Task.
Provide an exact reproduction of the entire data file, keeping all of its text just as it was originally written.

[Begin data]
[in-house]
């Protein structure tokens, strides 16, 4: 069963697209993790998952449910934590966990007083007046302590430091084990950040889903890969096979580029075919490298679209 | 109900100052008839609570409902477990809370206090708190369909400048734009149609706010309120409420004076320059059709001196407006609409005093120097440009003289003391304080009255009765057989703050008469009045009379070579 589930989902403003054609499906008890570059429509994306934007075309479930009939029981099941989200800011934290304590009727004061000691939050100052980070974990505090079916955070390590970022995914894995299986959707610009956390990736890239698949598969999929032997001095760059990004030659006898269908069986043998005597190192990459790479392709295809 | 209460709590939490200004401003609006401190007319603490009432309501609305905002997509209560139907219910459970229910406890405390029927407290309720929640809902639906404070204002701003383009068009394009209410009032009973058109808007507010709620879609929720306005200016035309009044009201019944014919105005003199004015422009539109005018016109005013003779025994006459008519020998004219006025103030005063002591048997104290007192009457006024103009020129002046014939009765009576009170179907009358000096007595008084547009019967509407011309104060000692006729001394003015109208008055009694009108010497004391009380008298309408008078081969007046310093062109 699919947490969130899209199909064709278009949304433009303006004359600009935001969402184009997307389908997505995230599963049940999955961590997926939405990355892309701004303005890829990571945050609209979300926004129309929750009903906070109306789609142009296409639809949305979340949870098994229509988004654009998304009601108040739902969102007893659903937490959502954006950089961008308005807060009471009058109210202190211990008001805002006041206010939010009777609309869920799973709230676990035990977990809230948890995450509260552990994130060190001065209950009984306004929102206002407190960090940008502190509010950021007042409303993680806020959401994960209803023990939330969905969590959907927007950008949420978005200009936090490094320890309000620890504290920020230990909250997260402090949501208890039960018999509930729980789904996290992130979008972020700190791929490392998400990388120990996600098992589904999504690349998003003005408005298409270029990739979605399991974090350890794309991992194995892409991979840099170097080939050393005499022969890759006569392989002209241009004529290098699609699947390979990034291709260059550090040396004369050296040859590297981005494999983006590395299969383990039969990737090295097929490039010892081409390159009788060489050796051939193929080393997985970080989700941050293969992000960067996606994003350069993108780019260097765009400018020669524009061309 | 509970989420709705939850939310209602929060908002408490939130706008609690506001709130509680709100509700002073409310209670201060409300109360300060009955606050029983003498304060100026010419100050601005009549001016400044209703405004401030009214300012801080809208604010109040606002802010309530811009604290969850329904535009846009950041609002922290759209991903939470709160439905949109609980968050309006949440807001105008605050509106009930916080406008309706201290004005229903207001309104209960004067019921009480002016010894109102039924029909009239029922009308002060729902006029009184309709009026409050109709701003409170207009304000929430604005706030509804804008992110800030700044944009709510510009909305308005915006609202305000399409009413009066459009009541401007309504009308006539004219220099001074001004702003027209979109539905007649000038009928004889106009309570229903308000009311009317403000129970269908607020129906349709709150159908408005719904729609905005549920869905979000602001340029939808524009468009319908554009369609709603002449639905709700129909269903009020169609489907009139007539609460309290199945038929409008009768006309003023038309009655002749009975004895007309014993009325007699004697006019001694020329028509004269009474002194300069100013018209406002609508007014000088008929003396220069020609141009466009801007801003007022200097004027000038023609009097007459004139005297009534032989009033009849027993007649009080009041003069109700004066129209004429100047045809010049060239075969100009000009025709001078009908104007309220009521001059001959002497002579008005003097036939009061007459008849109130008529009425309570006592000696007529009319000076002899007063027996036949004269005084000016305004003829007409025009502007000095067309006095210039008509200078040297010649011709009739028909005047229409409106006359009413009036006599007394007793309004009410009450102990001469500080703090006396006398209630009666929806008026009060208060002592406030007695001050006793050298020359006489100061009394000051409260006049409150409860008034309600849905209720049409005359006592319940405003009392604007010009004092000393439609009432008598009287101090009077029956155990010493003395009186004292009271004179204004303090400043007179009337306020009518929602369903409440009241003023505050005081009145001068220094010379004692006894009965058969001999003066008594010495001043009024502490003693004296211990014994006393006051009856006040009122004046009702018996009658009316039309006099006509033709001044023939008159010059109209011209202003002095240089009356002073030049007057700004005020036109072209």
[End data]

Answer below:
[in-house]
């Protein structure tokens, strides 16, 4: 069963697209993790998952449910934590966990007083007046302590430091084990950040889903890969096979580029075919490298679209 | 109900100052008839609570409902477990809370206090708190369909400048734009149609706010309120409420004076320059059709001196407006609409005093120097440009003289003391304080009255009765057989703050008469009045009379070579 589930989902403003054609499906008890570059429509994306934007075309479930009939029981099941989200800011934290304590009727004061000691939050100052980070974990505090079916955070390590970022995914894995299986959707610009956390990736890239698949598969999929032997001095760059990004030659006898269908069986043998005597190192990459790479392709295809 | 209460709590939490200004401003609006401190007319603490009432309501609305905002997509209560139907219910459970229910406890405390029927407290309720929640809902639906404070204002701003383009068009394009209410009032009973058109808007507010709620879609929720306005200016035309009044009201019944014919105005003199004015422009539109005018016109005013003779025994006459008519020998004219006025103030005063002591048997104290007192009457006024103009020129002046014939009765009576009170179907009358000096007595008084547009019967509407011309104060000692006729001394003015109208008055009694009108010497004391009380008298309408008078081969007046310093062109 699919947490969130899209199909064709278009949304433009303006004359600009935001969402184009997307389908997505995230599963049940999955961590997926939405990355892309701004303005890829990571945050609209979300926004129309929750009903906070109306789609142009296409639809949305979340949870098994229509988004654009998304009601108040739902969102007893659903937490959502954006950089961008308005807060009471009058109210202190211990008001805002006041206010939010009777609309869920799973709230676990035990977990809230948890995450509260552990994130060190001065209950009984306004929102206002407190960090940008502190509010950021007042409303993680806020959401994960209803023990939330969905969590959907927007950008949420978005200009936090490094320890309000620890504290920020230990909250997260402090949501208890039960018999509930729980789904996290992130979008972020700190791929490392998400990388120990996600098992589904999504690349998003003005408005298409270029990739979605399991974090350890794309991992194995892409991979840099170097080939050393005499022969890759006569392989002209241009004529290098699609699947390979990034291709260059550090040396004369050296040859590297981005494999983006590395299969383990039969990737090295097929490039010892081409390159009788060489050796051939193929080393997985970080989700941050293969992000960067996606994003350069993108780019260097765009400018020669524009061309 | 509970989420709705939850939310209602929060908002408490939130706008609690506001709130509680709100509700002073409310209670201060409300109360300060009955606050029983003498304060100026010419100050601005009549001016400044209703405004401030009214300012801080809208604010109040606002802010309530811009604290969850329904535009846009950041609002922290759209991903939470709160439905949109609980968050309006949440807001105008605050509106009930916080406008309706201290004005229903207001309104209960004067019921009480002016010894109102039924029909009239029922009308002060729902006029009184309709009026409050109709701003409170207009304000929430604005706030509804804008992110800030700044944009709510510009909305308005915006609202305000399409009413009066459009009541401007309504009308006539004219220099001074001004702003027209979109539905007649000038009928004889106009309570229903308000009311009317403000129970269908607020129906349709709150159908408005719904729609905005549920869905979000602001340029939808524009468009319908554009369609709603002449639905709700129909269903009020169609489907009139007539609460309290199945038929409008009768006309003023038309009655002749009975004895007309014993009325007699004697006019001694020329028509004269009474002194300069100013018209406002609508007014000088008929003396220069020609141009466009801007801003007022200097004027000038023609009097007459004139005297009534032989009033009849027993007649009080009041003069109700004066129209004429100047045809010049060239075969100009000009025709001078009908104007309220009521001059001959002497002579008005003097036939009061007459008849109130008529009425309570006592000696007529009319000076002899007063027996036949004269005084000016305004003829007409025009502007000095067309006095210039008509200078040297010649011709009739028909005047229409409106006359009413009036006599007394007793309004009410009450102990001469500080703090006396006398209630009666929806008026009060208060002592406030007695001050006793050298020359006489100061009394000051409260006049409150409860008034309600849905209720049409005359006592319940405003009392604007010009004092000393439609009432008598009287101090009077029956155990010493003395009186004292009271004179204004303090400043007179009337306020009518929602369903409440009241003023505050005081009145001068220094010379004692006894009965058969001999003066008594010495001043009024502490003693004296211990014994006393006051009856006040009122004046009702018996009658009316039309006099006509033709001044023939008159010059109209011209202003002095240089009356002073030049007057700004005020036109072209």